Managing Appraisals and Employee Performance

Feedback mechanism is essential to the growth of any company. It is important to assess where you are in line with where you are going. Areas such as financial management as well as talent management and leadership are often assessed to ensure efficiency. However, most executives accentuate the negative sides when it comes to appraising their subordinates. It is not a bad idea to point out the wrongs but this should be done subtly and with caution in order not to dampen the employee’s morale.

It is therefore important, to emphasize the strengths of employees rather than flaws only. Doing this will spur improved performance. Studies have revealed that appreciation rather than criticism, during employee appraisals has produced better performance than having a disgruntled and demoralized individuals.

Some companies use negative appraisals as an excuse or short route to downsize. It can be described as looking for an avenue to lay-off people without exploring how best to help them improve or add value. Approaching employee appraisals from a positive angle builds confidence and fosters excellence. Traditional feedback mechanisms usually identify the areas that need attention and improvement but companies don’t need to dwell on it.

Feedback helps a manager to make informed decisions about his or her subordinates. Through it you can monitor, correct and encourage your team. It helps you to be able to strategically place them on tasks within their competencies and flair. As a manager, it is also important to focus on your strengths and develop them, as this can ignite your best potential because of the enthusiasm to keep improving.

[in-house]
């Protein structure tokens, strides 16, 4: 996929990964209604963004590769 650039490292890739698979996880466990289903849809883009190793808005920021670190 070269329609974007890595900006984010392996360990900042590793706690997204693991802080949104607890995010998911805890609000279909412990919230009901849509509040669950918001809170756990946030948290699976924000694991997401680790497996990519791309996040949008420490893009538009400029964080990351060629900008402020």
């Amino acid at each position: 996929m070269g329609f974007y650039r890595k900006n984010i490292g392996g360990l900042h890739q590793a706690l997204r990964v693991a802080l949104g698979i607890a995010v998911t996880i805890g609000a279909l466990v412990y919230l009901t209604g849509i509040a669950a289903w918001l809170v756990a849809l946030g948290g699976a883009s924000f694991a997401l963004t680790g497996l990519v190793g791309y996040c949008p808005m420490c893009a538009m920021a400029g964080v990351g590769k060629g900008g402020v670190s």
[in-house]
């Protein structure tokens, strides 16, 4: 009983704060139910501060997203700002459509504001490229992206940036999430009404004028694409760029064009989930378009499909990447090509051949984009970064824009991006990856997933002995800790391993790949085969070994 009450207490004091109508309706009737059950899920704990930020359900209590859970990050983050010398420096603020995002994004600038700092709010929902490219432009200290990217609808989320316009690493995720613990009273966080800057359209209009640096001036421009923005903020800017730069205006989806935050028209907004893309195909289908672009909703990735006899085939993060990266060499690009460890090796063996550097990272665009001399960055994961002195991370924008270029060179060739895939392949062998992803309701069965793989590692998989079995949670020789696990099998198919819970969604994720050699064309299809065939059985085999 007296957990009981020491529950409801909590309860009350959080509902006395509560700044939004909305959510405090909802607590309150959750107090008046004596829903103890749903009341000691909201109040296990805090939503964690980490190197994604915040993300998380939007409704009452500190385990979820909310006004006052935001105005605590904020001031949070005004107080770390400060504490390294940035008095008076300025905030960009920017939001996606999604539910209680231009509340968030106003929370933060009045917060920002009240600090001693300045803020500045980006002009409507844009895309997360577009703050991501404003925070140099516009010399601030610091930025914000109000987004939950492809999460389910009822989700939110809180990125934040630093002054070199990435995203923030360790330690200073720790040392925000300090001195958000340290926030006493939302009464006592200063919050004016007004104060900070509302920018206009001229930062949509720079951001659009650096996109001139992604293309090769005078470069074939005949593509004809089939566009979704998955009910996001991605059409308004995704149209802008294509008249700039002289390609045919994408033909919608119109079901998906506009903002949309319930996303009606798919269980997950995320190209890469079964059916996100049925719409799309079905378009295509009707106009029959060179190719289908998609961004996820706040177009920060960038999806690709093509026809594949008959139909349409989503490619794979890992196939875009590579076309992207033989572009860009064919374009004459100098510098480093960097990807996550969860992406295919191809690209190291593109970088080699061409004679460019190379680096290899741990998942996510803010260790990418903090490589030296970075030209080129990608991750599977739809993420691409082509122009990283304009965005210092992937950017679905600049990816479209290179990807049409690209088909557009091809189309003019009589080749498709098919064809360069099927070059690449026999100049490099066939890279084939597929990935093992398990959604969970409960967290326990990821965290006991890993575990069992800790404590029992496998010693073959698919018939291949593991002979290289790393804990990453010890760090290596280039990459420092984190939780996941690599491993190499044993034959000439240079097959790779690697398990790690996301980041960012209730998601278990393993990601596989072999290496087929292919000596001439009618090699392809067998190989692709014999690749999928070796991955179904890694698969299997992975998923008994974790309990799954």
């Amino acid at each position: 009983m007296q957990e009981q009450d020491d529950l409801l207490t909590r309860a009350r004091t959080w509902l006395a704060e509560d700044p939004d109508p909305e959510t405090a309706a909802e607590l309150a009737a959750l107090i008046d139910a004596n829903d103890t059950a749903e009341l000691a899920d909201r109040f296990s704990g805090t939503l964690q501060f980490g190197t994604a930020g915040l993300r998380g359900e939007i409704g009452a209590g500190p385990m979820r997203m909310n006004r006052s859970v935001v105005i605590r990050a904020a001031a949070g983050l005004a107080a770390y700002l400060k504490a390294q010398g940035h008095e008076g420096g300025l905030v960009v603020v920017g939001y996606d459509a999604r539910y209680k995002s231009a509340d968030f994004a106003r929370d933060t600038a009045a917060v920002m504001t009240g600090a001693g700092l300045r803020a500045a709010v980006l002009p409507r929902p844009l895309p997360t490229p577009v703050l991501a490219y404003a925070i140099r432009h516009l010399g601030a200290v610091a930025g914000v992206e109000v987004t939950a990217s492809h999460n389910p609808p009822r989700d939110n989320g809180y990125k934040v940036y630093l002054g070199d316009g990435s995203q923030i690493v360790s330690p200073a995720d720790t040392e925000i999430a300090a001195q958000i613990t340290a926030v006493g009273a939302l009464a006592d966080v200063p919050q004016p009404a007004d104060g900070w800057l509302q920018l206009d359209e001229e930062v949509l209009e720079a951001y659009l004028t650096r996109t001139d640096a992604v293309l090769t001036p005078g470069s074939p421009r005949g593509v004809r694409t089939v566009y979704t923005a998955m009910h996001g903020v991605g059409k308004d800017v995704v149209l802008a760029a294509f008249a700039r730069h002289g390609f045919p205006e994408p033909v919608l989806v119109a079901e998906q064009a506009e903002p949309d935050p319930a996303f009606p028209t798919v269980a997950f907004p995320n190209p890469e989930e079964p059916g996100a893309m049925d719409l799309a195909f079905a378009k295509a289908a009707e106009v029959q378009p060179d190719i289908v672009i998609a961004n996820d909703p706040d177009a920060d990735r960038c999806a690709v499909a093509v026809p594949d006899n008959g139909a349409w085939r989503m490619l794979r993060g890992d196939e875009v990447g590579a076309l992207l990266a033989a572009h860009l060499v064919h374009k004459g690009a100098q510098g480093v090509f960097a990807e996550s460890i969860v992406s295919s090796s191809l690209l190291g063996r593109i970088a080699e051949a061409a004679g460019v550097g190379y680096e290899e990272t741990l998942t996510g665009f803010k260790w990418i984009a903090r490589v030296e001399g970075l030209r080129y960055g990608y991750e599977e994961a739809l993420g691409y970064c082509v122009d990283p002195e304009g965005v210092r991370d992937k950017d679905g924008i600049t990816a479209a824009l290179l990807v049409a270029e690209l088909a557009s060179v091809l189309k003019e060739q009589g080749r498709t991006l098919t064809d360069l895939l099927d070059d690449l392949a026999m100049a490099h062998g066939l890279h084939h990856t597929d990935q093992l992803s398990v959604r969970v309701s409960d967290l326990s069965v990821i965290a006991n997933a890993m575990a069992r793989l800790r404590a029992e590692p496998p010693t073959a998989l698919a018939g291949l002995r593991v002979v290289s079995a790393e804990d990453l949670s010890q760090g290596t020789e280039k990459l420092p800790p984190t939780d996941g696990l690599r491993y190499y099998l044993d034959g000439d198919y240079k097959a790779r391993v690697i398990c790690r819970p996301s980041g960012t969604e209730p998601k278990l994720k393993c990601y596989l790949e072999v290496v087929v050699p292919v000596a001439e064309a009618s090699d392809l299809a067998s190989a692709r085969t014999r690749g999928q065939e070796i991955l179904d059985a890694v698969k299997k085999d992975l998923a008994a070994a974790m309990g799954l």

Tools such as the Reflected Best Self (RBS) exercise which use both internal (work-related) and external (other) feedback to identify an employee’s hidden potential, can be explored. The evaluations provided by the selected individuals are usually candid and backed with real events as examples. Afterwards, a series of other analyses can follow and the result is often objective and reliable. Such exercises can be carried out in addition to the traditional review methods that focus on identifying the ‘negative’. However, they must be conducted separately and at different times of the year.

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